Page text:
Infliximab (Remicade; Centocor Inc, Malvern, PA) is a chimeric monoclonal antibody to tumor necrosis factor-alpha (TNF-α). It is indicated for inducing and maintaining clinical remission in moderately to severely active CD and UC patients that have had an inadequate response to conventional therapy and maintenance of remission. Infliximab is increasingly used to treat pregnant women and data on its safety during pregnancy are scarce. Infliximab is listed as a pregnancy category B medication and the product label states that “It is not known whether infliximab can cause fetal harm when administered to a pregnant woman”. Most clinicians believe that the chimeric structure of the infliximab molecule containing a human IgG1 constant region, limits placental transfer during the first trimester. However, the safety of infliximab beyond the first trimester is unknown because IgG subclasses are readily passed into the fetus during the second and third trimesters. Until recently, the medical literature contained no evidence that engineered therapeutic antibodies could cross the placenta when administered to expectant mothers. A recent case report documents clinically significant fetal exposure to infliximab via placental transfer and a prolonged half-life of the medication in newborns. The presumed mechanism of fetal exposure to infliximab is transplacental maternal IgG antibody transfer beginning in the second trimester and peaking at term. No fetal abnormalities were apparent in this case, but the long-term implications of infliximab exposure during early childhood development are unknown. These findings suggest that pregnant patients should avoid therapeutic antibody treatments after thirty weeks’ gestation and if necessary, the expectant mother can be bridged with steroids to control the disease activity until delivery[2,8].
Limited clinical data are available on the safety of infliximab in pregnancy, because no controlled study is available in pregnant women. The manufacturer’s safety database contains information on the outcomes of 131 pregnant women who received infliximab for rheumatoid arthritis or IBD. An analysis performed on this safety database suggests no significant difference in pregnancy outcomes in women with infliximab exposure. A published retrospective review of 10 pregnancies in CD patients in which infliximab was continued throughout the course of the pregnancy reported favorable fetal and maternal outcomes. The limited clinical results available suggest that the benefits of infliximab in attaining response and maintaining remission in pregnant IBD patients might outweigh the risks of drug exposure to the fetus.
The primary concern of the case we report is the safety of infliximab while breastfeeding, because many drugs and immunoglobulins are excreted in human milk. The infliximab product label states that “It is not known whether infliximab is excreted in human milk or absorbed systemically after ingestion”. A commercially available infliximab assay was used to measure drug levels in breast milk taken daily from our patient over a 30 d time period. No infliximab was detected in our patient’s breast milk. Other published reports only tested breast-feeding mothers for one or two days but the results were consistent with our data. We believe the daily testing performed on our patient’s breast milk before and immediately after receiving an infliximab infusion clearly demonstrates that infliximab is not excreted in breast milk in any clinically significant amount.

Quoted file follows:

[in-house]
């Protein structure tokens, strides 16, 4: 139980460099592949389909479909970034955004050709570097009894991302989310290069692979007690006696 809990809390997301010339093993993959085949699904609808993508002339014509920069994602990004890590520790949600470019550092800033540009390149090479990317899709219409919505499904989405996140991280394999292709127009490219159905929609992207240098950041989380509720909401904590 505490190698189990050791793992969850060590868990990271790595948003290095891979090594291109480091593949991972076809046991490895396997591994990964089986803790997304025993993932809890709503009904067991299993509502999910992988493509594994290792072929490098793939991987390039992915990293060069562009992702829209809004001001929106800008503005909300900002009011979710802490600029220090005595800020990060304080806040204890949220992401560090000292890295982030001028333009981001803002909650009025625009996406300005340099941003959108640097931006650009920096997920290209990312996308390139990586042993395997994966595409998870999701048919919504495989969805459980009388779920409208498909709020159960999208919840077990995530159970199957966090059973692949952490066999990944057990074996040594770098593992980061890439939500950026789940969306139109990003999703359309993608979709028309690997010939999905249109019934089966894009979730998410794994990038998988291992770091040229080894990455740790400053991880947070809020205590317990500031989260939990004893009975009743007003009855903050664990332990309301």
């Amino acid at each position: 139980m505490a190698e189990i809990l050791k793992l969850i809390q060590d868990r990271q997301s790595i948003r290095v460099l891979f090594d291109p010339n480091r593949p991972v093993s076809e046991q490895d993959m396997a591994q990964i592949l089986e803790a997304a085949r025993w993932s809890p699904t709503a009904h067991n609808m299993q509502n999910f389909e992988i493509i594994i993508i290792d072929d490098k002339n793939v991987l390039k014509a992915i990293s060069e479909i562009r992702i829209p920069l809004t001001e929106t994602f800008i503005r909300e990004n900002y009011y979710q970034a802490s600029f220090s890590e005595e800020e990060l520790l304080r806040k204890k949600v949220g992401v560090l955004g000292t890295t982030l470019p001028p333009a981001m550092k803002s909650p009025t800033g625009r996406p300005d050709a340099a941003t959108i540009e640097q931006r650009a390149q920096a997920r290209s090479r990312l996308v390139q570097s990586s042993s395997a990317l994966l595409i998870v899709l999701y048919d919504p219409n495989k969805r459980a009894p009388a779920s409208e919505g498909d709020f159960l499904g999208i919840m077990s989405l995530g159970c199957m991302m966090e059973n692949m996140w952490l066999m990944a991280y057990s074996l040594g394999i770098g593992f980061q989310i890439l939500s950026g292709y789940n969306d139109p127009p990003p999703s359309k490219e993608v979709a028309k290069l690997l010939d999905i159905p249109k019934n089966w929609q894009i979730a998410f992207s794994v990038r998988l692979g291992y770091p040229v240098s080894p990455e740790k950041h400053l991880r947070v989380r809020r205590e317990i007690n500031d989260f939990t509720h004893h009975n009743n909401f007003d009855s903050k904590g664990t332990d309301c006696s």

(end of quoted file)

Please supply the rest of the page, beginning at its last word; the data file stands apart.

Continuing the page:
Several case reports have recently emerged describing the off-label usage of other biologics during pregnancy. A pregnant woman with treatment-refractory CD who failed treatment with infliximab was successfully treated with adalimumab (Humira; Abbott Laboratories, Chicago, IL), a recombinant human IgG1 monoclonal anti-TNF antibody[11,12]. The pregnancy was uncomplicated and at 6 mo, the infant showed normal growth and develo-pment. Another case reported the use of etanercept (Enbrel; Amgen, Thousand Oaks, CA), a soluble TNF receptor fusion protein that binds to and inactivates TNF, in an uneventful pregnancy of a patient with refractory rheumatoid arthritis. Etanercept has been shown to be excreted in breast milk, but it is not known whether the drug can be absorbed orally because it is such a large protein.
In conclusion, therapeutic monoclonal antibodies and other biologic agents are used to a greater extent to treat immune-mediated disorders in pregnant patients. The limited clinical data currently available show no significant difference in pregnancy outcomes of patients exposed to infliximab during pregnancy compared to a healthy population. Physicians should be aware that the fetus may be exposed to therapeutic monoclonal antibodies when administered to pregnant patients and the long term implications on the child’s developing immune system are unknown at this time. While physicians must remain cautious about maternofetal exposure to medications like therapeutic monoclonal antibodies, additions to the literature from reports like this one will hopefully assuage some of the fears faced by gastroenterologists, obstetricians, and patients, alike.
Peer reviewer: Akira Andoh, MD, Department of Internal Medicine, Shiga University of Medical Science, Seta Tukinowa, Otsu 520-2192, Japan
S- Editor Li DL L- Editor Wang XL E- Editor Yin DH